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Internet necessity: German court says being online 'essential'

Published time: January 25, 2013 10:24
Edited time: January 25, 2013 14:24
Reuters / Eduardo Munoz

Reuters / Eduardo Munoz

The internet has now become an officially 'essential' thing people cannot do without, just like the phones or television, according to a court ruling in Germany.

­"Most people in Germany use the internet daily. Thus it has become an essential medium in the life of the society, the disruption of which has an immediately impact on the course of everyday life," the Federal Court of Justice in Karlsruhe states.

Now a German telecommunications company will have to pay a client compensation for failing to provide its services.

The Karlsruhe court made this decision after hearing the case of a man who was erroneously disconnected from his DSL line for two months in late 2008-early 2009. Initially, the provider also offered a telephone and fax line which also failed their customer.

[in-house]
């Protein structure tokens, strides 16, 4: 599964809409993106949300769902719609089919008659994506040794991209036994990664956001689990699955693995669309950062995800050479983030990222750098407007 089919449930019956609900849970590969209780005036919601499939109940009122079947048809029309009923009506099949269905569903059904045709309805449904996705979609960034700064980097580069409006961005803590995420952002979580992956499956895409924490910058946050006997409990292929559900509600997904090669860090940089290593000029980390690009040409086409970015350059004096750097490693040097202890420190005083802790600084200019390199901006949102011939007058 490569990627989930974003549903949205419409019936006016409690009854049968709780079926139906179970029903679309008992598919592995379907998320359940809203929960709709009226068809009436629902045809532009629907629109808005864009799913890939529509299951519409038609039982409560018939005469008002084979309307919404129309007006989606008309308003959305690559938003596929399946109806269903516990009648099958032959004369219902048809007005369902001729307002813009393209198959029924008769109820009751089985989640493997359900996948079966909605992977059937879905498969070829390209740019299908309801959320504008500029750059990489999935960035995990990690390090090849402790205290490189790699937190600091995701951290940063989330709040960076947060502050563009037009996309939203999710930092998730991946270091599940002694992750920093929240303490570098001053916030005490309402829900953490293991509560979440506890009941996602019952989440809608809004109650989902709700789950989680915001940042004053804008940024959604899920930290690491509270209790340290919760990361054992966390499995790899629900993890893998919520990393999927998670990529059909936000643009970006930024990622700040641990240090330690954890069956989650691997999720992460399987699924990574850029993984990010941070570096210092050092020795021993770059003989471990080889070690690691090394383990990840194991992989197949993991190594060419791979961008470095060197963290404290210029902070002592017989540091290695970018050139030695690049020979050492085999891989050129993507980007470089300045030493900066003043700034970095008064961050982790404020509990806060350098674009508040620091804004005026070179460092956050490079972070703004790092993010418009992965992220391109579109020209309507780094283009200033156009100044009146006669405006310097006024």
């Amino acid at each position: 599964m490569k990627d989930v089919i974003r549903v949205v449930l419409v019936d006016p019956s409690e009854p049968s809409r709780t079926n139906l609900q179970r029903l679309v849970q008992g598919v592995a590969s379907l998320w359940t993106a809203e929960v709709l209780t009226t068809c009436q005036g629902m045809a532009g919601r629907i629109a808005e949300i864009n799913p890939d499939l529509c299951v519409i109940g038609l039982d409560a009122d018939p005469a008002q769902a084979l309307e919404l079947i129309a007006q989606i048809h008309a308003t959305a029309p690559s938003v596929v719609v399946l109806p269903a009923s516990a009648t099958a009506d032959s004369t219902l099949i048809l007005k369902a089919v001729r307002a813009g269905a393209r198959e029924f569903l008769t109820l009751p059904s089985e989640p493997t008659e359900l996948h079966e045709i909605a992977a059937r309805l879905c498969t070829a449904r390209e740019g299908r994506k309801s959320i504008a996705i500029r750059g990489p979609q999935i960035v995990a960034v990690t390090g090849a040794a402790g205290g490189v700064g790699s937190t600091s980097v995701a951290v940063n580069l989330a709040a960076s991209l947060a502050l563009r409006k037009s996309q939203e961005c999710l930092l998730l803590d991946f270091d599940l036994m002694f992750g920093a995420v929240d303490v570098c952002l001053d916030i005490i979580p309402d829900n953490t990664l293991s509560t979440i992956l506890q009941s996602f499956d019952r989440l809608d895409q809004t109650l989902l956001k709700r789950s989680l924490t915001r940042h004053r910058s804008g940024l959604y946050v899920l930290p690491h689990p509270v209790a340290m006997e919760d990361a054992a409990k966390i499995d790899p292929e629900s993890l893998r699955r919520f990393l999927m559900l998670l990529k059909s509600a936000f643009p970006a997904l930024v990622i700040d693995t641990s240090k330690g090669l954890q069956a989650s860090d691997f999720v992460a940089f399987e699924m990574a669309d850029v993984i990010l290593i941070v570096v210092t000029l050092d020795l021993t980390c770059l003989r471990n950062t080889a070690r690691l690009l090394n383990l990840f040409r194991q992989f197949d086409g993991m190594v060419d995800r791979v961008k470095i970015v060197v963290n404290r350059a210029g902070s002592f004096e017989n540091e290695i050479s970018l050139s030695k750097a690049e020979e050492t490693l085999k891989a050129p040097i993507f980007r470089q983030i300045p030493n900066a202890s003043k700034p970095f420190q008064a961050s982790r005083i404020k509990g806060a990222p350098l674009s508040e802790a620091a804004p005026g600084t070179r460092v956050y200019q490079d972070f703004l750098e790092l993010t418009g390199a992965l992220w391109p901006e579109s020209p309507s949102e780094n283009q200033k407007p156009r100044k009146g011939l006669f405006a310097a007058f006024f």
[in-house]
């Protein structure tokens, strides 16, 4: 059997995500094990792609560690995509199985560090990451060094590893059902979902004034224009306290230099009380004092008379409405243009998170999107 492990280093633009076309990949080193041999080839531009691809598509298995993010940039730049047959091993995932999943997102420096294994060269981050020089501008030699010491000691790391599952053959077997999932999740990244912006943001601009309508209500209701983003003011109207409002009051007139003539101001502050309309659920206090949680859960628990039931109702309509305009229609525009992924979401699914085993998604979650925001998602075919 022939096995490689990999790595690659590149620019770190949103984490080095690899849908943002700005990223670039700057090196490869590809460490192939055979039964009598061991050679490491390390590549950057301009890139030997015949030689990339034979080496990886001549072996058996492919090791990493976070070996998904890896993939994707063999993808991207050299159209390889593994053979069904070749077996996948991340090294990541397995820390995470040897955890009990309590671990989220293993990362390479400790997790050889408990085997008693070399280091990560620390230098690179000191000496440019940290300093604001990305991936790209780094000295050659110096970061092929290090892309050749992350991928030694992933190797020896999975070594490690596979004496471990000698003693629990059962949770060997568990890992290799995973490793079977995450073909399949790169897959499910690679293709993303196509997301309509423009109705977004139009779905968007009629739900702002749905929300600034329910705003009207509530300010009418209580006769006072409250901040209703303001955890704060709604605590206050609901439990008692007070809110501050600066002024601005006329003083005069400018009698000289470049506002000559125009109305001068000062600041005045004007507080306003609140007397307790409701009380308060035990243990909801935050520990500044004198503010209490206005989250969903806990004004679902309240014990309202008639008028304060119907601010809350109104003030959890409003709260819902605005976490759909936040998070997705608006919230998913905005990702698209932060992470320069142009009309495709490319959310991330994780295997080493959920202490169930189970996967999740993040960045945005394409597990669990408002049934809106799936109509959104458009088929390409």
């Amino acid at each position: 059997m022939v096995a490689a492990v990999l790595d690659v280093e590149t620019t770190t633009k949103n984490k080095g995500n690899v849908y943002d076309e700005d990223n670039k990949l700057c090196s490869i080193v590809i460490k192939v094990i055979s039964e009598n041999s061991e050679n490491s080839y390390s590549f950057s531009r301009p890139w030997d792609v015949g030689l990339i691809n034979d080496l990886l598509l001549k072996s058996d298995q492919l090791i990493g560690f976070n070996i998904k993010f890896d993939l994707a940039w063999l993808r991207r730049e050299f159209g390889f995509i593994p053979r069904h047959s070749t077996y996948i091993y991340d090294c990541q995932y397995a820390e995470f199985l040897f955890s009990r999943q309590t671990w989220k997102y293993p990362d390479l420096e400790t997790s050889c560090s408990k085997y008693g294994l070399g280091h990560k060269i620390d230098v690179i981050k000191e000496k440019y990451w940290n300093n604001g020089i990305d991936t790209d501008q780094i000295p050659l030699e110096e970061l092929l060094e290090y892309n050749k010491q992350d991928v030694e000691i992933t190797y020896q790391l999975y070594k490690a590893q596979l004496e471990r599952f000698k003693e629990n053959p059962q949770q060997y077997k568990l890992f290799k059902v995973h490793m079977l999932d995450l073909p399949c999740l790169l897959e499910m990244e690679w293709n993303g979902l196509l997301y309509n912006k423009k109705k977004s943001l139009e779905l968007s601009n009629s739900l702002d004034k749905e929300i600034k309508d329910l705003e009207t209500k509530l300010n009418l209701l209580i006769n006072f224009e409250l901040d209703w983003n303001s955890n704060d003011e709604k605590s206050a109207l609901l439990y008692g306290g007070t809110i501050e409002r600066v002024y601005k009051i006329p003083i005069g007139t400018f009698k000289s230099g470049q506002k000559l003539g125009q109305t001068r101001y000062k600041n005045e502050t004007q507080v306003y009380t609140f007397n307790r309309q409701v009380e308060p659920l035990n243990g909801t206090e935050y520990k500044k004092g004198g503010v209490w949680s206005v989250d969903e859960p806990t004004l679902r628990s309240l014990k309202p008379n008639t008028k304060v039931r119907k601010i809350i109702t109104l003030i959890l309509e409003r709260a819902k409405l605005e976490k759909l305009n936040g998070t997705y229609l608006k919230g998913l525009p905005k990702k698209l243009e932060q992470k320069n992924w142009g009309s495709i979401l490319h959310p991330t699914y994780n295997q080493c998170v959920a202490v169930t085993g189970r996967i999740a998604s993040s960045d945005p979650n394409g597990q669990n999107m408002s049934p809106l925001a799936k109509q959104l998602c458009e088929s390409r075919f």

The plaintiff has already received compensation for having to use his mobile device, but sought damages for not being able to use the internet and other services.

"Due to easy access to information, the internet has overtaken the role of mass media such as encyclopedias, print press and TV. It allows global exchange between the users, such as through the email, forums, blogs and social media. Besides, it is becoming more and more crucial for negotiating and striking deals as well as fulfillment of public service obligations," the court ruling reads.

Now that the internet has made it to the list of essentials, German law states that the loss of its use can be liable for compensation.

The damages the plaintiff initially wanted amounted to 50 euro per day for the period he was unable to use his DSL, fax over IP and VoIP services. However, the court only awarded compensation for the loss of the internet connection, saying fax usage is limited and “irrelevant” when compared with emails, and the VoIP phone inessential since the plaintiff had a mobile phone.

The final amount of compensation is yet to be determined.

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